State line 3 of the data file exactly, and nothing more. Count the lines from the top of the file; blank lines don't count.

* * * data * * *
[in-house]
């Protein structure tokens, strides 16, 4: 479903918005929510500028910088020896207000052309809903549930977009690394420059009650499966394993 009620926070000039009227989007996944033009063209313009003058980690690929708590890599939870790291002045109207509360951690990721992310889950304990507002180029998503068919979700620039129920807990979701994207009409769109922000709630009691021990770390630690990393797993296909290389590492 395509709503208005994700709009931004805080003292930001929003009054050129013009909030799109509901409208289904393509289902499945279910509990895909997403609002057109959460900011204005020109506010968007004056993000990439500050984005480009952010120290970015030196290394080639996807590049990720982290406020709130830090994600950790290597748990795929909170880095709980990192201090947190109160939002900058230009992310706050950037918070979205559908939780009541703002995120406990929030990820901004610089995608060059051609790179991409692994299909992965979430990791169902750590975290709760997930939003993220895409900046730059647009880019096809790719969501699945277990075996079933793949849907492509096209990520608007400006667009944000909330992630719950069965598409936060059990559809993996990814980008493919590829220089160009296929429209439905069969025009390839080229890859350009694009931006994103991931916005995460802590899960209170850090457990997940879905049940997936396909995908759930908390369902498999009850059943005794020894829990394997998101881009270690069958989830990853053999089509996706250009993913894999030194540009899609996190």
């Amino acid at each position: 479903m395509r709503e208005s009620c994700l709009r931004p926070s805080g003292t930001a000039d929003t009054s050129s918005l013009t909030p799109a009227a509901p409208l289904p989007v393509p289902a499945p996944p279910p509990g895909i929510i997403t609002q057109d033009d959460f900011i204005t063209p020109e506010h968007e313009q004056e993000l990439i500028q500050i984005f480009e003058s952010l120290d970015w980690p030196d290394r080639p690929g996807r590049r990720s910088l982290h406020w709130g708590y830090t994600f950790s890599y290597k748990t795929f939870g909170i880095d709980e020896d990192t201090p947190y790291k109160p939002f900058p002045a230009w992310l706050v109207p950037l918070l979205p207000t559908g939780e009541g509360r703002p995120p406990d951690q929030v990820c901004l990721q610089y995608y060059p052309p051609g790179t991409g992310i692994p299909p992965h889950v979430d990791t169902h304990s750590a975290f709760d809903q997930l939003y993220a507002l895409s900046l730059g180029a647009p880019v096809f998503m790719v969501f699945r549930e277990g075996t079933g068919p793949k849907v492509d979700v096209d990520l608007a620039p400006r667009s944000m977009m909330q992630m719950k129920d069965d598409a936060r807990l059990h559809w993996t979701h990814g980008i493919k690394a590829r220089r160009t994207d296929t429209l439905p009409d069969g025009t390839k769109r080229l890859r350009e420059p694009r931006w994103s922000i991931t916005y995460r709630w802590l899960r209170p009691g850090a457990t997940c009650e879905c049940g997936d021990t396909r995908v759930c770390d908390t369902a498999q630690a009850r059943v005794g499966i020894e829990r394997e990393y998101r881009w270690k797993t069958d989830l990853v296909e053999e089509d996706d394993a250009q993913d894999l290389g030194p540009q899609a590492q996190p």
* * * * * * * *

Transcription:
């Amino acid at each position: 479903m395509r709503e208005s009620c994700l709009r931004p926070s805080g003292t930001a000039d929003t009054s050129s918005l013009t909030p799109a009227a509901p409208l289904p989007v393509p289902a499945p996944p279910p509990g895909i929510i997403t609002q057109d033009d959460f900011i204005t063209p020109e506010h968007e313009q004056e993000l990439i500028q500050i984005f480009e003058s952010l120290d970015w980690p030196d290394r080639p690929g996807r590049r990720s910088l982290h406020w709130g708590y830090t994600f950790s890599y290597k748990t795929f939870g909170i880095d709980e020896d990192t201090p947190y790291k109160p939002f900058p002045a230009w992310l706050v109207p950037l918070l979205p207000t559908g939780e009541g509360r703002p995120p406990d951690q929030v990820c901004l990721q610089y995608y060059p052309p051609g790179t991409g992310i692994p299909p992965h889950v979430d990791t169902h304990s750590a975290f709760d809903q997930l939003y993220a507002l895409s900046l730059g180029a647009p880019v096809f998503m790719v969501f699945r549930e277990g075996t079933g068919p793949k849907v492509d979700v096209d990520l608007a620039p400006r667009s944000m977009m909330q992630m719950k129920d069965d598409a936060r807990l059990h559809w993996t979701h990814g980008i493919k690394a590829r220089r160009t994207d296929t429209l439905p009409d069969g025009t390839k769109r080229l890859r350009e420059p694009r931006w994103s922000i991931t916005y995460r709630w802590l899960r209170p009691g850090a457990t997940c009650e879905c049940g997936d021990t396909r995908v759930c770390d908390t369902a498999q630690a009850r059943v005794g499966i020894e829990r394997e990393y998101r881009w270690k797993t069958d989830l990853v296909e053999e089509d996706d394993a250009q993913d894999l290389g030194p540009q899609a590492q996190p």